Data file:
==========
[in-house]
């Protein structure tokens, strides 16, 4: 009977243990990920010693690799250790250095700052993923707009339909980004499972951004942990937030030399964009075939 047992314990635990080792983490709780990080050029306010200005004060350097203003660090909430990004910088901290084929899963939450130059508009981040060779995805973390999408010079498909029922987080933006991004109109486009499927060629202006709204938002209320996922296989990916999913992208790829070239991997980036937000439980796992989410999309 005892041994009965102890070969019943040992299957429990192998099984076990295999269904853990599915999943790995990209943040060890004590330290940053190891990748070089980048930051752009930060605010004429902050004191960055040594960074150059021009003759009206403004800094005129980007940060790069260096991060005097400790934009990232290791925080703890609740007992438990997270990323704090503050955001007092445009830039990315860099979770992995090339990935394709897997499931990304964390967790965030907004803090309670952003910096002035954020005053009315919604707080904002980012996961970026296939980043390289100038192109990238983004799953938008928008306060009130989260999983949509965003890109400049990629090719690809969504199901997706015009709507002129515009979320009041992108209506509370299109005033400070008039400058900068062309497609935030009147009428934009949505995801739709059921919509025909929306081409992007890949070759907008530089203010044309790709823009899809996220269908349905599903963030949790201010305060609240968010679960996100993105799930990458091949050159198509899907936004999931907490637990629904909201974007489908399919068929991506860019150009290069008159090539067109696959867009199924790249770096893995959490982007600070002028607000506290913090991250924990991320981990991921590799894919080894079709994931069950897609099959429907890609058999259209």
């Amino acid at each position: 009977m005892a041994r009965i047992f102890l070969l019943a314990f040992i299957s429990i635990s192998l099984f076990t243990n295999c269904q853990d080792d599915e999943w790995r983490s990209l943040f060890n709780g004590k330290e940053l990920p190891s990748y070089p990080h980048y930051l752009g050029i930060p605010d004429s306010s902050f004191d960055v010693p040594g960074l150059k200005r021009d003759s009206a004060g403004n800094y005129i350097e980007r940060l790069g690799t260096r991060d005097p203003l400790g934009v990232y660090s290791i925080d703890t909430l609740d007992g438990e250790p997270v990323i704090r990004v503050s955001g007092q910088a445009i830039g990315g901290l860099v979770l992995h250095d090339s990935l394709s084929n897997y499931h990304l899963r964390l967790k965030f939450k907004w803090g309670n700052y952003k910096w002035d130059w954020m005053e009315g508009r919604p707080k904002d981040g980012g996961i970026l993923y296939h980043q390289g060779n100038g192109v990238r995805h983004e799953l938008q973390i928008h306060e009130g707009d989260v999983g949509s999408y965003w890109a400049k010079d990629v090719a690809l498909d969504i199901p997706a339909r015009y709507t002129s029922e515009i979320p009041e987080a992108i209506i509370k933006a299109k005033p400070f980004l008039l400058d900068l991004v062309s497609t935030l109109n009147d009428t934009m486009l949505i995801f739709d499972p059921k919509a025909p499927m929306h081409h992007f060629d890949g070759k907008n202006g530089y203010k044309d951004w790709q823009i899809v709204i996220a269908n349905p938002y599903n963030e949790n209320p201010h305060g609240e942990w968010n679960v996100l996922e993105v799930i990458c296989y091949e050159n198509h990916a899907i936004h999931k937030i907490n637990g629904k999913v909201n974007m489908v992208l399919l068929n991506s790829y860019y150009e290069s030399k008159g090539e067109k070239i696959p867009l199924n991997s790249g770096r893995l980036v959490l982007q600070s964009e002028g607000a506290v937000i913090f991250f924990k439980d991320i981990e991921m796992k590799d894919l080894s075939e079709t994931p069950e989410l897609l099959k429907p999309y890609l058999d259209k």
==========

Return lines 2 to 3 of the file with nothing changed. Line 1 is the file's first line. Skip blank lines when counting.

């Protein structure tokens, strides 16, 4: 009977243990990920010693690799250790250095700052993923707009339909980004499972951004942990937030030399964009075939 047992314990635990080792983490709780990080050029306010200005004060350097203003660090909430990004910088901290084929899963939450130059508009981040060779995805973390999408010079498909029922987080933006991004109109486009499927060629202006709204938002209320996922296989990916999913992208790829070239991997980036937000439980796992989410999309 005892041994009965102890070969019943040992299957429990192998099984076990295999269904853990599915999943790995990209943040060890004590330290940053190891990748070089980048930051752009930060605010004429902050004191960055040594960074150059021009003759009206403004800094005129980007940060790069260096991060005097400790934009990232290791925080703890609740007992438990997270990323704090503050955001007092445009830039990315860099979770992995090339990935394709897997499931990304964390967790965030907004803090309670952003910096002035954020005053009315919604707080904002980012996961970026296939980043390289100038192109990238983004799953938008928008306060009130989260999983949509965003890109400049990629090719690809969504199901997706015009709507002129515009979320009041992108209506509370299109005033400070008039400058900068062309497609935030009147009428934009949505995801739709059921919509025909929306081409992007890949070759907008530089203010044309790709823009899809996220269908349905599903963030949790201010305060609240968010679960996100993105799930990458091949050159198509899907936004999931907490637990629904909201974007489908399919068929991506860019150009290069008159090539067109696959867009199924790249770096893995959490982007600070002028607000506290913090991250924990991320981990991921590799894919080894079709994931069950897609099959429907890609058999259209």
């Amino acid at each position: 009977m005892a041994r009965i047992f102890l070969l019943a314990f040992i299957s429990i635990s192998l099984f076990t243990n295999c269904q853990d080792d599915e999943w790995r983490s990209l943040f060890n709780g004590k330290e940053l990920p190891s990748y070089p990080h980048y930051l752009g050029i930060p605010d004429s306010s902050f004191d960055v010693p040594g960074l150059k200005r021009d003759s009206a004060g403004n800094y005129i350097e980007r940060l790069g690799t260096r991060d005097p203003l400790g934009v990232y660090s290791i925080d703890t909430l609740d007992g438990e250790p997270v990323i704090r990004v503050s955001g007092q910088a445009i830039g990315g901290l860099v979770l992995h250095d090339s990935l394709s084929n897997y499931h990304l899963r964390l967790k965030f939450k907004w803090g309670n700052y952003k910096w002035d130059w954020m005053e009315g508009r919604p707080k904002d981040g980012g996961i970026l993923y296939h980043q390289g060779n100038g192109v990238r995805h983004e799953l938008q973390i928008h306060e009130g707009d989260v999983g949509s999408y965003w890109a400049k010079d990629v090719a690809l498909d969504i199901p997706a339909r015009y709507t002129s029922e515009i979320p009041e987080a992108i209506i509370k933006a299109k005033p400070f980004l008039l400058d900068l991004v062309s497609t935030l109109n009147d009428t934009m486009l949505i995801f739709d499972p059921k919509a025909p499927m929306h081409h992007f060629d890949g070759k907008n202006g530089y203010k044309d951004w790709q823009i899809v709204i996220a269908n349905p938002y599903n963030e949790n209320p201010h305060g609240e942990w968010n679960v996100l996922e993105v799930i990458c296989y091949e050159n198509h990916a899907i936004h999931k937030i907490n637990g629904k999913v909201n974007m489908v992208l399919l068929n991506s790829y860019y150009e290069s030399k008159g090539e067109k070239i696959p867009l199924n991997s790249g770096r893995l980036v959490l982007q600070s964009e002028g607000a506290v937000i913090f991250f924990k439980d991320i981990e991921m796992k590799d894919l080894s075939e079709t994931p069950e989410l897609l099959k429907p999309y890609l058999d259209k």